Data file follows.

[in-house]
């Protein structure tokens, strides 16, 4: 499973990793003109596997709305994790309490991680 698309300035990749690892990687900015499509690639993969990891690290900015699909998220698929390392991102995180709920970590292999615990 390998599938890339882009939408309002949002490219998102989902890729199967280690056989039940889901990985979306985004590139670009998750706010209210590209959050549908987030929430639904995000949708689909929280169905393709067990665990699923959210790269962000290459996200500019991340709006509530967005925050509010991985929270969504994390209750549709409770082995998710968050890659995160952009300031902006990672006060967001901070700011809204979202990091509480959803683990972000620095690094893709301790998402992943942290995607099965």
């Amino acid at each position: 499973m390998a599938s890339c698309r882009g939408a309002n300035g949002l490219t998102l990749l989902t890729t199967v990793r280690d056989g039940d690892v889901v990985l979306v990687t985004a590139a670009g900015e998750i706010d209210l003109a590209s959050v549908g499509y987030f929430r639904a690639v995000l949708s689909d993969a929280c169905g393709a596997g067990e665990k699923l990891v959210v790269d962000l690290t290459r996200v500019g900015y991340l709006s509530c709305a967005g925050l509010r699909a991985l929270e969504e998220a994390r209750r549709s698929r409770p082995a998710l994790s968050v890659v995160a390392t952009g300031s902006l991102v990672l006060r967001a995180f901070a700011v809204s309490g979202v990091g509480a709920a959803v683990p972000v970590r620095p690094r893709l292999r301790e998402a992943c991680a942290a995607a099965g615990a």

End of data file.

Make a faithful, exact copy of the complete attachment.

[in-house]
């Protein structure tokens, strides 16, 4: 499973990793003109596997709305994790309490991680 698309300035990749690892990687900015499509690639993969990891690290900015699909998220698929390392991102995180709920970590292999615990 390998599938890339882009939408309002949002490219998102989902890729199967280690056989039940889901990985979306985004590139670009998750706010209210590209959050549908987030929430639904995000949708689909929280169905393709067990665990699923959210790269962000290459996200500019991340709006509530967005925050509010991985929270969504994390209750549709409770082995998710968050890659995160952009300031902006990672006060967001901070700011809204979202990091509480959803683990972000620095690094893709301790998402992943942290995607099965």
């Amino acid at each position: 499973m390998a599938s890339c698309r882009g939408a309002n300035g949002l490219t998102l990749l989902t890729t199967v990793r280690d056989g039940d690892v889901v990985l979306v990687t985004a590139a670009g900015e998750i706010d209210l003109a590209s959050v549908g499509y987030f929430r639904a690639v995000l949708s689909d993969a929280c169905g393709a596997g067990e665990k699923l990891v959210v790269d962000l690290t290459r996200v500019g900015y991340l709006s509530c709305a967005g925050l509010r699909a991985l929270e969504e998220a994390r209750r549709s698929r409770p082995a998710l994790s968050v890659v995160a390392t952009g300031s902006l991102v990672l006060r967001a995180f901070a700011v809204s309490g979202v990091g509480a709920a959803v683990p972000v970590r620095p690094r893709l292999r301790e998402a992943c991680a942290a995607a099965g615990a």